To say the least, I got kind of weepy when I held my first book. But don’t tell anyone.

For this particular book, how long did it take from the time you signed the contract to its release?

I started with a three-book contract, but it was upgraded to a five-book contract after the release of Rolling Thunder. So The Night Watchman is the fourth book of the contract.

Do you have an agent and, if so, would you mind sharing who he/is is? If not, have you ever had an agent or do you even feel it’s necessary to have one?

Chip MacGregor is my agent and a fantastic one at that. (I hope he reads this.) In today’s publishing world, a good agent is a must. The agent does a lot more than just secure the contracts. A good agent helps develop your career and writing as well.

If money was no object, what would be the first thing you would invest in to promote your book?

I think radio and TV are the best options. Oprah would be good.

How important do you think self-promotion is and in what ways have you been promoting your book offline and online?

Self-promotion can be huge. But each author has to determine what he/she can reasonably accomplish. I have a very limited amount of time for self-promotion, so I’m very selective about what I take on.

Where can readers find a copy of your book?

Family Christian Bookstores

Barnes and Noble

Lifeway Stores

And anywhere Christian books are sold.

Please visit me at my website:

Thank you for having me.

Thank you very much for stopping by our blog. We wish you great success!

Thursday, February 19, 2009

Literary Awards!

We just found out today that Grit for the Oyster is a semi-finalist for two (TWO!) literary awards by Reader Views!

It was selected in two categories: "How-To" and "Writing/Publishing."

The winners will be announced March 15th. We'll keep you posted!

Stay tuned!

Tuesday, February 17, 2009

A Writers Journey Continued

My publicist confirmed a live radio Podcast interview today. Shudder. Am I the only author who grows faint at the mere suggestion of hearing my faceless voice broadcast far and wide? Definitely NOT my best feature. Almost as bad as showing a close up of my thigh cellulite on "Impossible Make-Over."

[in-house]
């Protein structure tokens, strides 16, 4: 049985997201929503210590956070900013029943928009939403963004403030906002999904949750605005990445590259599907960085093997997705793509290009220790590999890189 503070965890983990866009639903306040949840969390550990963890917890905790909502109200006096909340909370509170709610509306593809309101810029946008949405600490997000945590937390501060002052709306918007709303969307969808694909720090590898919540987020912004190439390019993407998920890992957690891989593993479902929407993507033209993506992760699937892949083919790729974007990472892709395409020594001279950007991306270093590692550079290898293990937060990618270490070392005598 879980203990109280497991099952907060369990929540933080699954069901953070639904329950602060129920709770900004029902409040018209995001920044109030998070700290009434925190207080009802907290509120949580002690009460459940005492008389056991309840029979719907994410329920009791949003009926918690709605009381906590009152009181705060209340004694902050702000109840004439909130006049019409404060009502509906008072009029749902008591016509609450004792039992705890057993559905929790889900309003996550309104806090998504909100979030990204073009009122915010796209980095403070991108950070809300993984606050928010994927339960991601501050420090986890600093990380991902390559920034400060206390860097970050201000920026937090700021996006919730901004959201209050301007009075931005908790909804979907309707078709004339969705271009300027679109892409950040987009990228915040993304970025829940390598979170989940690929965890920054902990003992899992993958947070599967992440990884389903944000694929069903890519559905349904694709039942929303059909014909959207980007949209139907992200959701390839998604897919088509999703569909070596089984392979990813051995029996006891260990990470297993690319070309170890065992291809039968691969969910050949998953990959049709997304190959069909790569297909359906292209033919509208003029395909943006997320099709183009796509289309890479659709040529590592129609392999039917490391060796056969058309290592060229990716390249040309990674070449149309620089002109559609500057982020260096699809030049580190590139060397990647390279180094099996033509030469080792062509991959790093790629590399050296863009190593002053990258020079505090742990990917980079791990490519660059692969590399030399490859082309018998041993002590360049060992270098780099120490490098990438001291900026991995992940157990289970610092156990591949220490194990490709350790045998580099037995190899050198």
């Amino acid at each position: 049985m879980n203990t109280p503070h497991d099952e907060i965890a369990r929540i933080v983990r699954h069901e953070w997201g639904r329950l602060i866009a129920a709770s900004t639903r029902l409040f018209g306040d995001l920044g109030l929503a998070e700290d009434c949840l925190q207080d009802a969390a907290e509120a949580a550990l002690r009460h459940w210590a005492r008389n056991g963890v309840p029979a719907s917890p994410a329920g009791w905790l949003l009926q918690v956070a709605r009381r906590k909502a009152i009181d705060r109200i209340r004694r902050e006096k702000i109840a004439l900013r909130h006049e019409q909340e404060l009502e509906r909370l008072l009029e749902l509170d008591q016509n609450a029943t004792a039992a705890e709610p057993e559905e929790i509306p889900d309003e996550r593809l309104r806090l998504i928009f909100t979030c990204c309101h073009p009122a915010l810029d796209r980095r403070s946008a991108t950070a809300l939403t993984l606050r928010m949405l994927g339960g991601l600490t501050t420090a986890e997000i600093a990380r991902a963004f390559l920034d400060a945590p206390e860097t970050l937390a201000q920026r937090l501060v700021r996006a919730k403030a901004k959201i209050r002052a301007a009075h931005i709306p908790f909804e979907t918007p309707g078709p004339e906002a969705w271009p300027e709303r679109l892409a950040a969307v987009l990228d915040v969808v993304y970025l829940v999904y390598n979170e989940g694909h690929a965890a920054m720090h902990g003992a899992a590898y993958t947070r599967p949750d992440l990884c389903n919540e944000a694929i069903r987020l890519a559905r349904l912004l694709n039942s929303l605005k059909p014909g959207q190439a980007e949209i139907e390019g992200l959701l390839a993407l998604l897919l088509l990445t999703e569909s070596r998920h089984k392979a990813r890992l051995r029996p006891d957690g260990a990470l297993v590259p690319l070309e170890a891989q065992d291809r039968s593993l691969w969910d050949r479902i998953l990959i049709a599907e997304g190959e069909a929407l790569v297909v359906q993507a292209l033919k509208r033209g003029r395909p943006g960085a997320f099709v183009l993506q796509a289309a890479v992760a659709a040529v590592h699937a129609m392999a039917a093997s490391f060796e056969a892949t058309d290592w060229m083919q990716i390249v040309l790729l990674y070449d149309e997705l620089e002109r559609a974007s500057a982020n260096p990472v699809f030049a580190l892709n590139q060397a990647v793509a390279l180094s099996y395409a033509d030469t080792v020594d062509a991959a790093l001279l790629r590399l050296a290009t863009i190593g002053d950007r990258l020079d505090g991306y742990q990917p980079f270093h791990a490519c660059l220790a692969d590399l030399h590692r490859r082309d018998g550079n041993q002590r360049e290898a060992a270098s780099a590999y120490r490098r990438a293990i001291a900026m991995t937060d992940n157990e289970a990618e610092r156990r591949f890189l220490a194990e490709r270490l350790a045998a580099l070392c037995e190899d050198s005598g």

Somehow I don't mind TV interviews as much, maybe because I feel that I can redeem my reedy, piercing, Southern-hick voice with a few well placed facial expressions. But there is no hope when the listener mentally constructs the rest of me based on my voice alone. Think Bullwinkle's Rocky meets Dolly Parton. Squeak with a twang.

My publicist has been really busy this week. Besides the Podcast, she also lined up a Choc-tastic Book Signing at my local LifeWay (my book is "Mom Needs Chocolate") and two other pending radio interviews. Fool that I am, when I heard that one of the stations was in Orlando, an hour away, without thinking, I actually OFFERED to drop by the studio and BAM! One of them went from a taped interview to live.

Anyone got any extra duct tape?

Promo is certainly keeping me hopping, and that's a good thing. I spoke at a Pen Women luncheon today and have four more gigs lined up for this week - three schools and a writers group. The good news is that they're all at Cocoa Beach/Merritt Island (the setting for my novels, "The Distant Shore" and "Billowing Sails"). The bad news is that it's supposed to be 34 degrees and windy. Bother. Guess I'll leave my bikini at home (as if I have one).

Speaking of bikini's, I casually mentioned during my writing speech today that I'd lost 40 lbs during the last year. When I opened the floor for questions later, three hands immediately shot up, all wanting to know how I lost weight. No weighty writing queries, no, only weighty weighty questions. I don't know if anybody heard a single thing I said after the weight comment. I wondered why they were all staring at my derriere.

Maybe my next book should be about weight loss. Not a bad idea, really, when you look at the gazillion media ads/articles/product pitches about that very thing. It's what people like to read and fantasize about, including me. Whereas I once wrote an article about my jumbo anatomy called, "My Cups Runneth Over," I could call my new book, "My Cups Caveth In." That was the first thing(s) to go. My heaping C-cups turned into scant teaspoons.

Okay, I'll stop lest our male readers are blushing about now.